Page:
Wednesday, 28 October 2015

If you could read this blog post

Sometimes, a request is expressed like this:
I'm snowed under, so if you can just book that room for me. Thanks! 
My colleague/friend/fellow twitterlinguist Damien Hall (@EvrydayLg) says that this has an implied 'that'd be good' after the if-clause. I think he's right about this, and the full form would be this:
If you can just book that room for me, that'd be good.
The if-clause is a conditional, and conditionals have to be subordinate to a main clause. So technically, this is a fragment: it's a subordinate clause set adrift, with no main clause to modify the meaning of. But we see it a lot. I do it myself, because it's a very convenient way of making a request in writing.

Written requests have become a problem, if they are from one person to another on the same level. You have to be polite and grateful, and one by one, our ways of doing it have become too abrupt. A plain request would be Please book that room for me. This is way too imperative, so we have questions. Can you book that room for me? is not technically a request: it's a question, and the askee could say I'm sorry, I'm not able to without having to say I won't. But then we feel we need to add please, and then could seems to sound more polite, and we get Could you please book that room, and then we add hedges like just as in the first example... and so on. Eventually you sit at your computer rephrasing it over and over but it all sounds like you're ordering the person around. Right now, to me, this 'unfinished conditional' construction seems to be non-imperative. It's a simple statement of fact: I'm not asking you to do anything, but if you were to happen to do it anyway, that'd be grand.

But here's why I love it most of all: it looks just like the way you ask a question in some other languages. We aren't really using it to ask a question in English: conditional-if is different from question-if, and they just happen to have the same form. But if it was question-if, look at this question in Polish (source):
Czy Basia ma kota?
'Does Basia have a cat?' (literally: 'If Basia has (a) cat')
Here, the same word czy that is used for if in an embedded question (as in English I wonder if Basia has a cat) is used for a main clause question and it looks really like the English unfinished conditionals.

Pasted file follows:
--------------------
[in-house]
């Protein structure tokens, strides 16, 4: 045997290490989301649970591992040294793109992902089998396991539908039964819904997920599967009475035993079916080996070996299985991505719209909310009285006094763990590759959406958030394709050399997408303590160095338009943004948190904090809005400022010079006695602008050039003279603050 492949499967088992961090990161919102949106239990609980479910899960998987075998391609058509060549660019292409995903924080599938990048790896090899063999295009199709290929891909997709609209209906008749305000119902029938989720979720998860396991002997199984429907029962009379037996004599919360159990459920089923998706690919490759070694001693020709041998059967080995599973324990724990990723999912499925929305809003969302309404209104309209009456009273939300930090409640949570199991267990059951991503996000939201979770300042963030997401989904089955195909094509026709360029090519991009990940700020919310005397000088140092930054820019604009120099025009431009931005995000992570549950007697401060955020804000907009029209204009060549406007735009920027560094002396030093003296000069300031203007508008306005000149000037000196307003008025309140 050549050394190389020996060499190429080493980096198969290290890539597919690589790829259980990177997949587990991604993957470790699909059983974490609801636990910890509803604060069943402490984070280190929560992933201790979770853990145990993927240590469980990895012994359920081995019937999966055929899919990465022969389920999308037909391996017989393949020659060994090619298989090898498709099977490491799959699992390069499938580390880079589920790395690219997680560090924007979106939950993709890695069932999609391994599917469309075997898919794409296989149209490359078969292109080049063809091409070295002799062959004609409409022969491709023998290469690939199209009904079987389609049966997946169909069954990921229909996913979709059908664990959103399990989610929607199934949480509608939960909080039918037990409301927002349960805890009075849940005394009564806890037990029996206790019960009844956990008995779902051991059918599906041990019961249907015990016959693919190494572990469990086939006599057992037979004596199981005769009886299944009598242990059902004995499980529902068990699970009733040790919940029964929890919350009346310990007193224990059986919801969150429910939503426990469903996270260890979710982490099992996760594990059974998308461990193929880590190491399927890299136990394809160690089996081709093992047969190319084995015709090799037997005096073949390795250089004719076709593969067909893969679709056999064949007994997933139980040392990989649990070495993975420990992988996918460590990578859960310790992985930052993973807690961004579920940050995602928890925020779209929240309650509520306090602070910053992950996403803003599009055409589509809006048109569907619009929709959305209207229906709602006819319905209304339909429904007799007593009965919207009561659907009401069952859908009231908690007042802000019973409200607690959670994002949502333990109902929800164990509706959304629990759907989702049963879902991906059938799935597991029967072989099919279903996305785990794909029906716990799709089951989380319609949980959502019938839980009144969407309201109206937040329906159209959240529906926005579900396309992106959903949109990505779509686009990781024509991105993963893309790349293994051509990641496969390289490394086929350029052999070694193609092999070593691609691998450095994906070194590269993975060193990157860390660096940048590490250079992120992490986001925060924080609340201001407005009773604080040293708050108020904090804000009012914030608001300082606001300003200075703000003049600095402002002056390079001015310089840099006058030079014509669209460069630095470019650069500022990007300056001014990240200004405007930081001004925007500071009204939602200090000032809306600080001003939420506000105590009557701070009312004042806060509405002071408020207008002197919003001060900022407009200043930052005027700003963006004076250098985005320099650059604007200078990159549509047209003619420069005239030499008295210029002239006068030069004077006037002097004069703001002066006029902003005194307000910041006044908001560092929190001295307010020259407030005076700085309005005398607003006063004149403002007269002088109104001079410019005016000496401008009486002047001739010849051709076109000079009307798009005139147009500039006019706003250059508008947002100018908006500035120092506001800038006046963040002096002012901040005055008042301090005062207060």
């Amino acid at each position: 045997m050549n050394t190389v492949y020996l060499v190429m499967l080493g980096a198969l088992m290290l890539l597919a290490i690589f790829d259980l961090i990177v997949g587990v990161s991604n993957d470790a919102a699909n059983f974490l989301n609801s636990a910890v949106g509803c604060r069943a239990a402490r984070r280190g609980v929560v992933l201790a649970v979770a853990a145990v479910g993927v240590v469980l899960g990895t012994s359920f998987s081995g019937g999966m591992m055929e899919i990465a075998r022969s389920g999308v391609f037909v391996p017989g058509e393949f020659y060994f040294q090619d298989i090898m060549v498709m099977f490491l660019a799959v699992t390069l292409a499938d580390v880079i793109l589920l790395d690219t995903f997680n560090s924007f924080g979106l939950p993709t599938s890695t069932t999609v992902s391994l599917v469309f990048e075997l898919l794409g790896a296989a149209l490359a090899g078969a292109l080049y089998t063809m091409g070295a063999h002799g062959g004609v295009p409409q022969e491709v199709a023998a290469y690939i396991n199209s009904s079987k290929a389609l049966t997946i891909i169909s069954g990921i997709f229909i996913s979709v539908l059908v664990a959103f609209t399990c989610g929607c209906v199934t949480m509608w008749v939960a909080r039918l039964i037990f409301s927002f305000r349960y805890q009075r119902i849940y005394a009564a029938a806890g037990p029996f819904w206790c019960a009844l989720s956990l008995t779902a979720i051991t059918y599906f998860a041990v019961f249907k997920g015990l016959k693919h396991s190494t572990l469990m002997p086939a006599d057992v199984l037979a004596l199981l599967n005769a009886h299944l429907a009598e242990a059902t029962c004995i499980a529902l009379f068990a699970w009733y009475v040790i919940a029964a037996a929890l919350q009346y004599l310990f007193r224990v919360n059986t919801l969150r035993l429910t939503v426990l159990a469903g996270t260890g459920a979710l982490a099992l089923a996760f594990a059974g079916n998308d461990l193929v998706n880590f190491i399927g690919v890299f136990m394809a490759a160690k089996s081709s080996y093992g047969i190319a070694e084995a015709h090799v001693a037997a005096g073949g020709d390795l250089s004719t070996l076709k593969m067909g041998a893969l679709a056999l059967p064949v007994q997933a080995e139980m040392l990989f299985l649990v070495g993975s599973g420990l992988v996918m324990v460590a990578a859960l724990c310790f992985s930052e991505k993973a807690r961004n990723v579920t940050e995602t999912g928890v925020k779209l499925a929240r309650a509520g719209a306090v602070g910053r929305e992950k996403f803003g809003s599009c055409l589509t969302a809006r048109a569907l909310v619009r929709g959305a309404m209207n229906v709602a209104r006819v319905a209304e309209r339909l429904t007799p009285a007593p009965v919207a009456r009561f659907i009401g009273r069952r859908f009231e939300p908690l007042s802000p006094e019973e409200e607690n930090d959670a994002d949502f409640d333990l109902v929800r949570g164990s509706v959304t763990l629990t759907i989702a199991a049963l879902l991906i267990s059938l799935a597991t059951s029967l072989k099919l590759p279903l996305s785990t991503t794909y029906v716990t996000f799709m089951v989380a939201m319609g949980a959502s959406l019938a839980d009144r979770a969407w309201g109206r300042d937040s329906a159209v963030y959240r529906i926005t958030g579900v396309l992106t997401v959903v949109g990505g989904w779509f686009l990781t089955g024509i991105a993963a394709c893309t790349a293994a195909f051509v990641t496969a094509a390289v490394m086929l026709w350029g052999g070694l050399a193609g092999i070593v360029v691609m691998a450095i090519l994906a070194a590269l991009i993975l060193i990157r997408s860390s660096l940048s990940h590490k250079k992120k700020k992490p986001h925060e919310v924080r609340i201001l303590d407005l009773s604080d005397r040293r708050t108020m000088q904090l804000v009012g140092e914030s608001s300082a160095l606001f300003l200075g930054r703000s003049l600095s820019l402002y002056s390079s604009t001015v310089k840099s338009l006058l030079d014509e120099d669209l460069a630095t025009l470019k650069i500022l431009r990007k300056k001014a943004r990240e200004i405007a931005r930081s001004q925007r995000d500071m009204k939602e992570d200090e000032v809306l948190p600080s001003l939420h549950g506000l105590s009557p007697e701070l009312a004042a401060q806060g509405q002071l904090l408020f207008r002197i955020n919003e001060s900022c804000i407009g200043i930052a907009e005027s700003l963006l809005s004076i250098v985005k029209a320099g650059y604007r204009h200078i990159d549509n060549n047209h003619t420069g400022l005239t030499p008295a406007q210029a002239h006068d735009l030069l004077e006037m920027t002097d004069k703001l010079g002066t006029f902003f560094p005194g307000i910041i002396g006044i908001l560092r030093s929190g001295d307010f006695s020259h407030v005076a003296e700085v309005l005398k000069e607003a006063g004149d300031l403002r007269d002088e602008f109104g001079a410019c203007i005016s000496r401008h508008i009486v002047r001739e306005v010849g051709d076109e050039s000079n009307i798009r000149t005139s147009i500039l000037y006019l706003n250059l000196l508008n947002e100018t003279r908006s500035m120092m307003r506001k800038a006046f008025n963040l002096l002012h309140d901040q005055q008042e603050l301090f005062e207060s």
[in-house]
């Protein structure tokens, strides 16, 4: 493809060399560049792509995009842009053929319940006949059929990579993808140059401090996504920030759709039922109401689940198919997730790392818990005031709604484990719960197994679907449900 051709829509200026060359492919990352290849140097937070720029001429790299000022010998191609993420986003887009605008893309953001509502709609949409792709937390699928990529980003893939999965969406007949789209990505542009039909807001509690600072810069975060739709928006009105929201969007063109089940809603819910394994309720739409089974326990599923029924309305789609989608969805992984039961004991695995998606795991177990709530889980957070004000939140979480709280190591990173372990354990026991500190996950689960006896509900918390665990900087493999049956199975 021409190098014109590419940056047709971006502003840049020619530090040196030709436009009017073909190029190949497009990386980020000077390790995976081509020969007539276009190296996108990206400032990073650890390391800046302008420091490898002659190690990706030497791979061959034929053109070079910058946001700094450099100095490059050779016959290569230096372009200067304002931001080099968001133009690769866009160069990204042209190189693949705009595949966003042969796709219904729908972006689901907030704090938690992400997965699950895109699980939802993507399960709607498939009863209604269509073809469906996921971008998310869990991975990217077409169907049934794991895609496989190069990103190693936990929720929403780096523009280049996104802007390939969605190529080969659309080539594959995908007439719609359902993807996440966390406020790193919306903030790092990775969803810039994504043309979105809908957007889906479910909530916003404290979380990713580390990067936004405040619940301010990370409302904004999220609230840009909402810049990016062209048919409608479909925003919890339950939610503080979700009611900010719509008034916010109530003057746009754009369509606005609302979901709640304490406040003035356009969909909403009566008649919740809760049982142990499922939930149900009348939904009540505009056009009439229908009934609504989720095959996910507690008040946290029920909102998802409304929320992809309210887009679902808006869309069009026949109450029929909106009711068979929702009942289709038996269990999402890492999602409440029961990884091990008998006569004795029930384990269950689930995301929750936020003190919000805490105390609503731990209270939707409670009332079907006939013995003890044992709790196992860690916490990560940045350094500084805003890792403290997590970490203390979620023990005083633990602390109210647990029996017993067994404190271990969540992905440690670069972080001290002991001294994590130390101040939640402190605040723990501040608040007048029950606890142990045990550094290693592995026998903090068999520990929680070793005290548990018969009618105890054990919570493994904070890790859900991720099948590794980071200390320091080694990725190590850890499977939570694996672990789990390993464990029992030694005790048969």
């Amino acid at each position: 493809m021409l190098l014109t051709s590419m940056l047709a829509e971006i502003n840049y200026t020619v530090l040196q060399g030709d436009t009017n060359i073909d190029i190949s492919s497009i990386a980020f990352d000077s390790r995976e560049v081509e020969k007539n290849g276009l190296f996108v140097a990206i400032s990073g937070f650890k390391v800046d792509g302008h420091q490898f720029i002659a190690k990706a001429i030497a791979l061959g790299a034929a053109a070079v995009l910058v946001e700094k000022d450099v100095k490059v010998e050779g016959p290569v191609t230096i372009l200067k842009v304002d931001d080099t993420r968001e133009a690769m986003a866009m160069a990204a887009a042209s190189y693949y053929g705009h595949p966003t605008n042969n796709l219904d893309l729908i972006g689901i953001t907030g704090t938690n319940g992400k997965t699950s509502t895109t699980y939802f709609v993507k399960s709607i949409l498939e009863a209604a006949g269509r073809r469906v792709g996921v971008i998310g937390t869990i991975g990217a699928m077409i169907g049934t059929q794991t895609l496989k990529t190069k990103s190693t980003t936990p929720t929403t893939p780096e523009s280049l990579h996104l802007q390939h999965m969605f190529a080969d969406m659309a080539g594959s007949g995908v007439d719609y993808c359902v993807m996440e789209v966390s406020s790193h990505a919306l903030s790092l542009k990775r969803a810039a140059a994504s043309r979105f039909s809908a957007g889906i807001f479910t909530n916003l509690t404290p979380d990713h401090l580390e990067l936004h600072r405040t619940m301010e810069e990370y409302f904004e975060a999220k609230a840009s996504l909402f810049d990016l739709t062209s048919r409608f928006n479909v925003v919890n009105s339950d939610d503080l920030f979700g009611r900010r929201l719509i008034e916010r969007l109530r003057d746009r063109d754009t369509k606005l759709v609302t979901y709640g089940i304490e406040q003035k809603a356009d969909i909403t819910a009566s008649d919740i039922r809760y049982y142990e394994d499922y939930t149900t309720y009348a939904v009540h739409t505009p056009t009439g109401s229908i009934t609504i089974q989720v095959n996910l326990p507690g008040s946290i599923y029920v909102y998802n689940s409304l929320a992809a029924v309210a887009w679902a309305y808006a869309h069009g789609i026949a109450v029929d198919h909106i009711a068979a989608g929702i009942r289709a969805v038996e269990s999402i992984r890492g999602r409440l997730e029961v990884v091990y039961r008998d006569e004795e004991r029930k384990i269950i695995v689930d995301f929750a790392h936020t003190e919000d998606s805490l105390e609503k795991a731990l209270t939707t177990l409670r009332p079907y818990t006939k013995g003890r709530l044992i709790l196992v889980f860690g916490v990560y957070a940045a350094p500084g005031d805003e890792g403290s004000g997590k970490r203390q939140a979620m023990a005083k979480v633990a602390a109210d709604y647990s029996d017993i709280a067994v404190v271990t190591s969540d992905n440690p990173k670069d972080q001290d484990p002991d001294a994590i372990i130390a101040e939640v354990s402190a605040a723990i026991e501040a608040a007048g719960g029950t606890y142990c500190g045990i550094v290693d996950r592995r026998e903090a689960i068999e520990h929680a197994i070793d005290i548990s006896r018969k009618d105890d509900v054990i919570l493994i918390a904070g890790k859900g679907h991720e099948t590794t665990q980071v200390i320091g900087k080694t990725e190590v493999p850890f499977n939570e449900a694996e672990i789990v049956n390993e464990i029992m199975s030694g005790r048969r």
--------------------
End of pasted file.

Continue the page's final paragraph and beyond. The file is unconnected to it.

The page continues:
We said that the English one is a conditional, not a question, and I think this is right. But imagine that it was a question: If you can book that room for me means Can you book that room for me? and we have what is apparently exactly the same syntax as Polish. (I'm not claiming it is the same - just noting the parallel.)

Wednesday, 21 October 2015

Not as much hedgehogs

On the RSPB's website there's this rather charming text (emphasis mine):
Many of us feel there are fewer bumblebees bumbling around our flowerbeds, less sparrows flitting between our gardens and not as many hedgehogs sniffing around our green spaces. 
We might also add 'not as much' to complete the set.

Of course, a pedant would say that less is ungrammatical for a countable noun like sparrows, and that both ought to be fewer. Similarly, it would be 'wrong' to say not as much if it were followed by something like hedgehogs, but in this paragraph it provides a nice variety in the expression used.

Monday, 19 October 2015

How to be a lecturer just as good as me

Lately, perhaps as a reflex of the news that there will soon be a TEF, articles have often included advice on how to do lecturing better. This THE article, for instance, talks about how to engage with sullen students. It has some good practical advice in it, if you scroll down, but the contribution from Tara Brabazon is about as useful as her earlier advice on how to write a PhD thesis just like hers. She tells us everything that was wrong with the way her unfortunate colleague has been teaching the students, leaving them unresponsive and robotic. She tells us that she plays music five minutes before the start of her lectures, and '[they] have a dance and a sing and it orients students into a learning experience'. Eventually, after 'exertion and stress' and 'the constant trickle of stress down [her] back', the 'students revealed a shard of light'. Great. I'll just do that then, shall I? 

This person writing in the NYT is similarly exercised:

Holding their attention is not easy. I lecture from detailed notes, which I rehearse before each class until I know the script well enough to riff when inspiration strikes. I pace around, wave my arms, and call out questions to which I expect an answer. When the hour is done, I’m hot and sweaty.